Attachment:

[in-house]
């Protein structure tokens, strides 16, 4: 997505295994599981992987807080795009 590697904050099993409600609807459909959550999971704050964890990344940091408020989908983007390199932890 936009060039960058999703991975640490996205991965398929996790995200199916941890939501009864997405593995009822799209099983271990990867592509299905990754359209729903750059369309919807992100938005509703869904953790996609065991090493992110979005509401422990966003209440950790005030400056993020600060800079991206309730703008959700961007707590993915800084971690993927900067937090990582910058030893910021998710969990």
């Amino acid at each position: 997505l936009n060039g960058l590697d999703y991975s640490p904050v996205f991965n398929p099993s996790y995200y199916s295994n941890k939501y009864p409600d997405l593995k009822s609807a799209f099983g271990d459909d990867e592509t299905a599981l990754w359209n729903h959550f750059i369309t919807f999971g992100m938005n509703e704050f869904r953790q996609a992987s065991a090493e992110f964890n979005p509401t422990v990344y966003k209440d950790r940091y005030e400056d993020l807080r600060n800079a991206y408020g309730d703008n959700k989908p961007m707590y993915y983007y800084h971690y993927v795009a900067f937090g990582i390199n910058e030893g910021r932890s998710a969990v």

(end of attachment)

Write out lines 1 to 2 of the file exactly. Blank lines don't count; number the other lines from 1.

[in-house]
């Protein structure tokens, strides 16, 4: 997505295994599981992987807080795009 590697904050099993409600609807459909959550999971704050964890990344940091408020989908983007390199932890 936009060039960058999703991975640490996205991965398929996790995200199916941890939501009864997405593995009822799209099983271990990867592509299905990754359209729903750059369309919807992100938005509703869904953790996609065991090493992110979005509401422990966003209440950790005030400056993020600060800079991206309730703008959700961007707590993915800084971690993927900067937090990582910058030893910021998710969990």